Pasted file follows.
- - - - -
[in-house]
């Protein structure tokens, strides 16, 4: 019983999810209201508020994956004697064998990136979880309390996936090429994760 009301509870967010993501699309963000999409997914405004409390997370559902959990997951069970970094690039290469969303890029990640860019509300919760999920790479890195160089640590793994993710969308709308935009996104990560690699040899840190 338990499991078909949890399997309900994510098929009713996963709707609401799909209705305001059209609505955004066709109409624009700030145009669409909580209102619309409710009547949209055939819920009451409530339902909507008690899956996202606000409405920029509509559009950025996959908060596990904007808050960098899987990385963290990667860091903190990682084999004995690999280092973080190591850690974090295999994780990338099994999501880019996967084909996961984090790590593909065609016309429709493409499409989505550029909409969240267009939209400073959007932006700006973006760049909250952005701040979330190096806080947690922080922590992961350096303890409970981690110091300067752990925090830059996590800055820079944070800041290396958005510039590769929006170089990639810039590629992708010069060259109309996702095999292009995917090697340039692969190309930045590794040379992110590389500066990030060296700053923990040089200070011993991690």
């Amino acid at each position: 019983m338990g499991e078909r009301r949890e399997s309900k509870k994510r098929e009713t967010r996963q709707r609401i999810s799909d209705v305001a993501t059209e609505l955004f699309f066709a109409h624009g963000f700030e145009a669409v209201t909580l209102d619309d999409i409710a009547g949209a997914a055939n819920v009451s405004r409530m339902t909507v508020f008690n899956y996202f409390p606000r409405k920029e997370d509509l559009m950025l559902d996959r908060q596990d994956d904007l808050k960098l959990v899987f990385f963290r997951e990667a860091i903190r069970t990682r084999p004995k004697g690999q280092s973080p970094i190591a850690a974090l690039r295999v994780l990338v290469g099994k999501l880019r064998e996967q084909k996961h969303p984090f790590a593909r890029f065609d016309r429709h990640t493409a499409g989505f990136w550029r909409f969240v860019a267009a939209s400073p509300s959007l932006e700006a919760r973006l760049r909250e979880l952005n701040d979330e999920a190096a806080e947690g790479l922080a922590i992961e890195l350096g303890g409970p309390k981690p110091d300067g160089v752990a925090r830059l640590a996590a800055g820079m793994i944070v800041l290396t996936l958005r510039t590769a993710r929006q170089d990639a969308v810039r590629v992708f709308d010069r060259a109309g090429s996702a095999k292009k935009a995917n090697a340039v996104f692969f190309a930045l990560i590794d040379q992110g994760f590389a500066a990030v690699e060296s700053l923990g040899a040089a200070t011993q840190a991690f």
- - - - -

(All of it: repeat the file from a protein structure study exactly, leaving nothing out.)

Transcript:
[in-house]
């Protein structure tokens, strides 16, 4: 019983999810209201508020994956004697064998990136979880309390996936090429994760 009301509870967010993501699309963000999409997914405004409390997370559902959990997951069970970094690039290469969303890029990640860019509300919760999920790479890195160089640590793994993710969308709308935009996104990560690699040899840190 338990499991078909949890399997309900994510098929009713996963709707609401799909209705305001059209609505955004066709109409624009700030145009669409909580209102619309409710009547949209055939819920009451409530339902909507008690899956996202606000409405920029509509559009950025996959908060596990904007808050960098899987990385963290990667860091903190990682084999004995690999280092973080190591850690974090295999994780990338099994999501880019996967084909996961984090790590593909065609016309429709493409499409989505550029909409969240267009939209400073959007932006700006973006760049909250952005701040979330190096806080947690922080922590992961350096303890409970981690110091300067752990925090830059996590800055820079944070800041290396958005510039590769929006170089990639810039590629992708010069060259109309996702095999292009995917090697340039692969190309930045590794040379992110590389500066990030060296700053923990040089200070011993991690």
């Amino acid at each position: 019983m338990g499991e078909r009301r949890e399997s309900k509870k994510r098929e009713t967010r996963q709707r609401i999810s799909d209705v305001a993501t059209e609505l955004f699309f066709a109409h624009g963000f700030e145009a669409v209201t909580l209102d619309d999409i409710a009547g949209a997914a055939n819920v009451s405004r409530m339902t909507v508020f008690n899956y996202f409390p606000r409405k920029e997370d509509l559009m950025l559902d996959r908060q596990d994956d904007l808050k960098l959990v899987f990385f963290r997951e990667a860091i903190r069970t990682r084999p004995k004697g690999q280092s973080p970094i190591a850690a974090l690039r295999v994780l990338v290469g099994k999501l880019r064998e996967q084909k996961h969303p984090f790590a593909r890029f065609d016309r429709h990640t493409a499409g989505f990136w550029r909409f969240v860019a267009a939209s400073p509300s959007l932006e700006a919760r973006l760049r909250e979880l952005n701040d979330e999920a190096a806080e947690g790479l922080a922590i992961e890195l350096g303890g409970p309390k981690p110091d300067g160089v752990a925090r830059l640590a996590a800055g820079m793994i944070v800041l290396t996936l958005r510039t590769a993710r929006q170089d990639a969308v810039r590629v992708f709308d010069r060259a109309g090429s996702a095999k292009k935009a995917n090697a340039v996104f692969f190309a930045l990560i590794d040379q992110g994760f590389a500066a990030v690699e060296s700053l923990g040899a040089a200070t011993q840190a991690f």